There was laughter, singing and a standing ovation to celebrate the homegoing of a longtime fighter for justice, Edward Bailey. At Mandell United Methodist Church this past Monday, residents, community activists, politicians, young people and police officials all came together to pay their respects to one of this community’s most respected gentleman.
Rev. Gregory S. Livingston officiated, his humble demeanor, giving way to a powerful and elegant eulogy. One of Mr. Bailey’s sons summarized by telling those assembled, “At 65, my father started a self-movement (SACCC) but he left a way of life. He left a committed life for his fellow man, and he was a good loving man.”
Longtime SACCC and Austin Green Team member, George Lawson reflected on his long relationship with Bailey and how even when they disagreed, the respect Bailey showed for everyone and the love residents had for him could not be measured.
Ald. Ed Smith (28th Ward) said Bailey was a man of action who made sure that things happened. Smith later recalled, “Whenever Ed Bailey came to City Council, I always made sure he got in. He was so very instrumental in my life and I feel so honored to be a part of this community, and to have shared in Ed’s life.” In just about a month, Smith said he will be a new grandfather of twins, and that as we grow older and lose loved ones, God often blesses us with new life.
Mandell Church trustee Bilbo Jones spoke about being Ed Bailey’s Sunday School teacher. “When Ed met me I wasn’t wearing a suit because I was always working, and I am still working, so I don’t have on a suit today. Ed was my friend and I enjoyed our relationship, even when we disagreed.”
Rev. Gaston McKinnon added, “Ed Bailey was a doer. He didn’t believe in talking; he got things done.”
SACCC Executive Director Bob Vondrasek’s voice was filled with emotion. “Ed was my second father. He was always there for me. When I lost my mother or had personal problems, Ed was there to help me through. Soon a sign will be going up on Van Buren Street that will say ‘Bailey.’ Maybe it should read: ‘Ed Bailey, won’t you please come home.'”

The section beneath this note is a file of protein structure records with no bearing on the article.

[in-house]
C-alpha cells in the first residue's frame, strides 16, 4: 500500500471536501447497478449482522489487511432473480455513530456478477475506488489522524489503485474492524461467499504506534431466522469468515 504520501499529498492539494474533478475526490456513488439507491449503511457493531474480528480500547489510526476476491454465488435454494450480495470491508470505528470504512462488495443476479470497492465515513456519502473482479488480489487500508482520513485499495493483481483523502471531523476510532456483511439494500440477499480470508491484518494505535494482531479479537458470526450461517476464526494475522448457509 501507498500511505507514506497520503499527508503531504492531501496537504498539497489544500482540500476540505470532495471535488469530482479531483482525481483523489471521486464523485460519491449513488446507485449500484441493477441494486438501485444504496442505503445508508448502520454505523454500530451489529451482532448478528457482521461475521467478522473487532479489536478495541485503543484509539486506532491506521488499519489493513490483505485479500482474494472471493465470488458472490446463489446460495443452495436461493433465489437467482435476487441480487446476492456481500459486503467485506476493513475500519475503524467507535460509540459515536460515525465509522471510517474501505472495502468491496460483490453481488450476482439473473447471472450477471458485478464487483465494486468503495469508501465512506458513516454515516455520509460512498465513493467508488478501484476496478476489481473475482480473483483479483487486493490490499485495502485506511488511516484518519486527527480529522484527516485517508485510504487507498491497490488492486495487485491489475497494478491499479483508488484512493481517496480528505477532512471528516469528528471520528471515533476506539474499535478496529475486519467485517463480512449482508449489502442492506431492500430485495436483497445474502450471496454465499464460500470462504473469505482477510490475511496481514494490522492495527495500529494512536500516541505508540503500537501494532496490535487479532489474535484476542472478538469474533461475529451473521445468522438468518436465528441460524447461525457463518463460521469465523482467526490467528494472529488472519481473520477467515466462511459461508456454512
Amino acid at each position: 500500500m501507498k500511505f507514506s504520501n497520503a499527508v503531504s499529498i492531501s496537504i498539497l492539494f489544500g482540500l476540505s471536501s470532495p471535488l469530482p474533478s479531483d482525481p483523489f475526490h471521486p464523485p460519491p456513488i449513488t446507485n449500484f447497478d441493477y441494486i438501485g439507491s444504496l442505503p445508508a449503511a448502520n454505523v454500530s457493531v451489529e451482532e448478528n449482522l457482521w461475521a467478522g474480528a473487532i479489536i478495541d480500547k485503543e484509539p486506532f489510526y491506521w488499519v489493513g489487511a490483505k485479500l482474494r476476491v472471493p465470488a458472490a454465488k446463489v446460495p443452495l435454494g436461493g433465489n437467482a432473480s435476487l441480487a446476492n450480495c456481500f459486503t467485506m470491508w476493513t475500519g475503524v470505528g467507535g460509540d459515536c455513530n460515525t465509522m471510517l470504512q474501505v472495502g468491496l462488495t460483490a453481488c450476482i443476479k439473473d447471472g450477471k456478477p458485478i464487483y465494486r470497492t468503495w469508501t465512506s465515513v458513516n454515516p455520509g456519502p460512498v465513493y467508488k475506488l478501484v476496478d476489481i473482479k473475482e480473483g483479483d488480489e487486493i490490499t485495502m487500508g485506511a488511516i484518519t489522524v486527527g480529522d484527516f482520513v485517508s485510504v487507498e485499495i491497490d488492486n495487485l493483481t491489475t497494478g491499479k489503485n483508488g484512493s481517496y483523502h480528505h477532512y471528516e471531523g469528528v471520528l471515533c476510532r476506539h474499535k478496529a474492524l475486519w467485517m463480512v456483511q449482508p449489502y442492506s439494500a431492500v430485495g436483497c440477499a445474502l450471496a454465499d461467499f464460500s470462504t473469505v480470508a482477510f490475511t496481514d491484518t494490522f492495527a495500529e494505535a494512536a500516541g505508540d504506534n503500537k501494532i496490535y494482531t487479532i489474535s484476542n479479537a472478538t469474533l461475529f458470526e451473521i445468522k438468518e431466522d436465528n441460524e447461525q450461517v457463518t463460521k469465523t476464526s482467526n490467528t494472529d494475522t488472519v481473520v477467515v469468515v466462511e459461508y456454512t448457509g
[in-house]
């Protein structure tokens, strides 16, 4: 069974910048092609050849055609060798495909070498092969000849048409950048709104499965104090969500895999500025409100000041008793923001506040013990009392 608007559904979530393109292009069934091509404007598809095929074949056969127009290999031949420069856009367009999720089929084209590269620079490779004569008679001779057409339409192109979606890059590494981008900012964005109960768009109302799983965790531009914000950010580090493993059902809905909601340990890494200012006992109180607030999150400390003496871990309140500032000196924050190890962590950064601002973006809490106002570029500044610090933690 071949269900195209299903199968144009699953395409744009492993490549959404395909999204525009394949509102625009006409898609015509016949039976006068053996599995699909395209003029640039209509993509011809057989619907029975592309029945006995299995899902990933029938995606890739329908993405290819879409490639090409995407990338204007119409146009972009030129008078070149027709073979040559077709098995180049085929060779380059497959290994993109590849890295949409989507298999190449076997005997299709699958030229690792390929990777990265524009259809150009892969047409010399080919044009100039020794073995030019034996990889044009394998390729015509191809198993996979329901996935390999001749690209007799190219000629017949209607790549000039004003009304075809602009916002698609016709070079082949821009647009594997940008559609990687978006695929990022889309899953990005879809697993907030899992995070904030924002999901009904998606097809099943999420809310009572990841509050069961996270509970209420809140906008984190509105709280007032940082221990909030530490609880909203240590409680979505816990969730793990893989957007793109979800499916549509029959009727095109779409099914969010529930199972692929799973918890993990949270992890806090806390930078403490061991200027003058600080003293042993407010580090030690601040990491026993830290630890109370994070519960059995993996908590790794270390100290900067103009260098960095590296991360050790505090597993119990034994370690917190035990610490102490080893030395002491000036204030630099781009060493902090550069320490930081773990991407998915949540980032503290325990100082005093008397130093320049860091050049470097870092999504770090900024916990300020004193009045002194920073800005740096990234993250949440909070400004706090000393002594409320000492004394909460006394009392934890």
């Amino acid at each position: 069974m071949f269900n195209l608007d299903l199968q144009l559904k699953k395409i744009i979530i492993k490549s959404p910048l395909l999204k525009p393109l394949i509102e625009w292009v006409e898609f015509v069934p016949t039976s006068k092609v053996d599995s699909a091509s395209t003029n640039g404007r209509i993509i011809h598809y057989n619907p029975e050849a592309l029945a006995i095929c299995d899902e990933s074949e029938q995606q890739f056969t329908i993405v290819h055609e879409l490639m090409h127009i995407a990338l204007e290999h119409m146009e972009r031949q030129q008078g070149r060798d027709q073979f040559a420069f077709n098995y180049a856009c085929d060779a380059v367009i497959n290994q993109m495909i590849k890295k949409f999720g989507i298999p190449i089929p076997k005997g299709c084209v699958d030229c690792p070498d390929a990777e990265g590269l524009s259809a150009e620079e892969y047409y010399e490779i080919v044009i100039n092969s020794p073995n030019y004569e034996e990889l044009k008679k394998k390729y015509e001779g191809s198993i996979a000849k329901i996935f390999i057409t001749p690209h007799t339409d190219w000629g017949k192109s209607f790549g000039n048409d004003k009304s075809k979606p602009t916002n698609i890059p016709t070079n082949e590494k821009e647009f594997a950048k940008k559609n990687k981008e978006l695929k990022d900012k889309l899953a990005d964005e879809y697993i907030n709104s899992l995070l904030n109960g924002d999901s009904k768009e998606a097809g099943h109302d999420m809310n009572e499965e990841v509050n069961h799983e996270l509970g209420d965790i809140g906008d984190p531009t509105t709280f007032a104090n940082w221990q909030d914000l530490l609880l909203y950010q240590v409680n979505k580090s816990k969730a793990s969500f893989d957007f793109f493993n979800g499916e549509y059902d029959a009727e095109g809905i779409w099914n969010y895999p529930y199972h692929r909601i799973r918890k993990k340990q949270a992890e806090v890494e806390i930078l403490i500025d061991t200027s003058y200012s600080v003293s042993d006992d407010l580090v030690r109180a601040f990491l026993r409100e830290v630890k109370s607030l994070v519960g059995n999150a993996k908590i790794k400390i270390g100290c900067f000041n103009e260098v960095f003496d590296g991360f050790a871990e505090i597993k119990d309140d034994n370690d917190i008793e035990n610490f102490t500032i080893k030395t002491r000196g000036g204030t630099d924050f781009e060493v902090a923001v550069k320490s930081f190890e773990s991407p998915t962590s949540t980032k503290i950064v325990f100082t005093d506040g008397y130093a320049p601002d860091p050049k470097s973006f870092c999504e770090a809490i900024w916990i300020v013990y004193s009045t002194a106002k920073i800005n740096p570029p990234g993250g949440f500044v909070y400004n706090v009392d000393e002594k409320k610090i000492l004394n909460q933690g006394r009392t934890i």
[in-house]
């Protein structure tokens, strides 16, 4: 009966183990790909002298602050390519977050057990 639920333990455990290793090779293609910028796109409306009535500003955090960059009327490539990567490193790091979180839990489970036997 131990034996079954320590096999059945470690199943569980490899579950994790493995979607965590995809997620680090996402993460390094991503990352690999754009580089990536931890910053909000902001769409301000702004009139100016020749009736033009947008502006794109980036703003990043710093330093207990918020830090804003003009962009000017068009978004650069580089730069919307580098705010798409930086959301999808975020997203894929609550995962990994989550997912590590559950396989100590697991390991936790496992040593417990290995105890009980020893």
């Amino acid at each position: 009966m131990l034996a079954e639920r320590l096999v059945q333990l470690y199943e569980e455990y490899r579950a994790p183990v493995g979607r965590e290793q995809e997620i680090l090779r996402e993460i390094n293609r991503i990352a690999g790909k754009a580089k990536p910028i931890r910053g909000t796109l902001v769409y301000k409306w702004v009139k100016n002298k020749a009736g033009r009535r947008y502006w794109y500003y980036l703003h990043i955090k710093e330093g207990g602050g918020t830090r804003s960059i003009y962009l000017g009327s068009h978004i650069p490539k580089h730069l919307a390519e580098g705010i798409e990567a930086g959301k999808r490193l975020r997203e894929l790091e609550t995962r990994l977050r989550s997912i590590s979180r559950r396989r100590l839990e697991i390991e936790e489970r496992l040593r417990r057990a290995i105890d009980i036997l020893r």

Cong. Danny Davis (7th Dist.), who read from scripture during the services, explained how this week had been hard on him, having lost two first cousins. But nothing could stop him from getting back for the homegoing celebration for Bailey.
Rev. Livingston has been at Mandell for little over a year. The young pastor has himself been on the front lines in the fight for justice even before coming to the West Side. In his eulogy, Pastor Livingston explained that Bailey gave him a history lesson upon his arrival to Mandell Church.
“This past February we instituted here at the church Edward Bailey Sunday. And our recipient of the Edward Bailey Lifetime Achievement Award went to Bob Vondrasek. Mr. Bailey was a prolific man and a voracious reader. When the family notified us he had passed, the family let me go into the room, and he was lying on the bed. On one side was Mr. Bailey’s reading glasses and on the other side was the book, A Better Day Coming. He left a message for us. Elce Redmond told me this is the second time he read this book. He didn’t die, his body just wore out. Bailey was not about talk, he was about the walk.”
“Mr. Bailey told me one time, ‘Reverend, I didn’t get the opportunities for education that someone of my generation was able to get. So I left Augusta, Ga. and went to Harlem. I didn’t even know I was in the Renaissance. When I was in Harlem, I met a different kind of black man. What they taught us in the South was how to work. When I got to Harlem, I ran into Africans and Jamaicans who came there for knowledge. It was at that point in my life I said I would sacrifice in order to gain knowledge.’ And that is what he dedicated his life to.”
Rev. Livingston read Mr. Bailey’s speech from Feb. 2005 and said the speech was his own eulogy. When Janice Murray sang “Precious Lord” the entire congregation swelled with “Amen.”
Many well known individuals attended the standing-room-only service: James Deanes of CPS, Teresa Welch, Rev. Elizabeth Bynum, Lillian Drummond, Elce Redmond, Cook Count commissioners Collins & Steele, 15th District Commander Alonzo Wysinger, Ald. Chandler and clergy from various West Side churches.
Ed Bailey, 91, was born July 17, 1914, in Augusta, Ga., and he is survived by four children, Edward E. Bailey, James and Vincent Coakley, and Patricia Dobynes; 20 grandchildren and six great-grandchildren. He was preceded in death by his first wife, Priscilla Jones Bailey, in 1956 and his second wife, Roberta, in 1995. Bailey founded SACCC in 1976 and his activism is legendary in the Austin community.
Burial took place on Nov. 29 with mourners meeting for a processional to Oak Ridge Cemetery. A.A. Rayner & Sons, 5911 W. Madison, handled the arrangements.